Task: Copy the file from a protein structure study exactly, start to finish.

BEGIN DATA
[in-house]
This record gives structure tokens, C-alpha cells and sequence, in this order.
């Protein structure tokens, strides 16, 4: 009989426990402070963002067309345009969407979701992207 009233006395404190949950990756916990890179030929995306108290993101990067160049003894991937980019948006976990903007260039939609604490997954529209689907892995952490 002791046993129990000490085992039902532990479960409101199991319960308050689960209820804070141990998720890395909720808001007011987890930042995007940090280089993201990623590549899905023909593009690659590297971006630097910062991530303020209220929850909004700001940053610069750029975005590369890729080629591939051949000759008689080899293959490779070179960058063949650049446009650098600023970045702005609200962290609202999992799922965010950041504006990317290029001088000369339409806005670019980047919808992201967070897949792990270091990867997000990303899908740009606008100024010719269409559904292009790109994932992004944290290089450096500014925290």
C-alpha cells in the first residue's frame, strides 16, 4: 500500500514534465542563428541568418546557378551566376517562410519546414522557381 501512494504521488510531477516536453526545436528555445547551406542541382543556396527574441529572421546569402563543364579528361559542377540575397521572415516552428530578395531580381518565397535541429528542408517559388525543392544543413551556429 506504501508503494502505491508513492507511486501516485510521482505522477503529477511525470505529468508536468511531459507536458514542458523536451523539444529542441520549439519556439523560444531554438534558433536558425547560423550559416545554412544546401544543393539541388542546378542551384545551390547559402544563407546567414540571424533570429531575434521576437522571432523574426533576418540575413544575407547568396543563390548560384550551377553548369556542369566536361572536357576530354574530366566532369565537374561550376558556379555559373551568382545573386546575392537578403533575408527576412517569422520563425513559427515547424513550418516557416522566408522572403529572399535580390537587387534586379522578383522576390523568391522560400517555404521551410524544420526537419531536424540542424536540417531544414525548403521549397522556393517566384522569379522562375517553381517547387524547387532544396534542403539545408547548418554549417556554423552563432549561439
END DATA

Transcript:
[in-house]
This record gives structure tokens, C-alpha cells and sequence, in this order.
């Protein structure tokens, strides 16, 4: 009989426990402070963002067309345009969407979701992207 009233006395404190949950990756916990890179030929995306108290993101990067160049003894991937980019948006976990903007260039939609604490997954529209689907892995952490 002791046993129990000490085992039902532990479960409101199991319960308050689960209820804070141990998720890395909720808001007011987890930042995007940090280089993201990623590549899905023909593009690659590297971006630097910062991530303020209220929850909004700001940053610069750029975005590369890729080629591939051949000759008689080899293959490779070179960058063949650049446009650098600023970045702005609200962290609202999992799922965010950041504006990317290029001088000369339409806005670019980047919808992201967070897949792990270091990867997000990303899908740009606008100024010719269409559904292009790109994932992004944290290089450096500014925290």
C-alpha cells in the first residue's frame, strides 16, 4: 500500500514534465542563428541568418546557378551566376517562410519546414522557381 501512494504521488510531477516536453526545436528555445547551406542541382543556396527574441529572421546569402563543364579528361559542377540575397521572415516552428530578395531580381518565397535541429528542408517559388525543392544543413551556429 506504501508503494502505491508513492507511486501516485510521482505522477503529477511525470505529468508536468511531459507536458514542458523536451523539444529542441520549439519556439523560444531554438534558433536558425547560423550559416545554412544546401544543393539541388542546378542551384545551390547559402544563407546567414540571424533570429531575434521576437522571432523574426533576418540575413544575407547568396543563390548560384550551377553548369556542369566536361572536357576530354574530366566532369565537374561550376558556379555559373551568382545573386546575392537578403533575408527576412517569422520563425513559427515547424513550418516557416522566408522572403529572399535580390537587387534586379522578383522576390523568391522560400517555404521551410524544420526537419531536424540542424536540417531544414525548403521549397522556393517566384522569379522562375517553381517547387524547387532544396534542403539545408547548418554549417556554423552563432549561439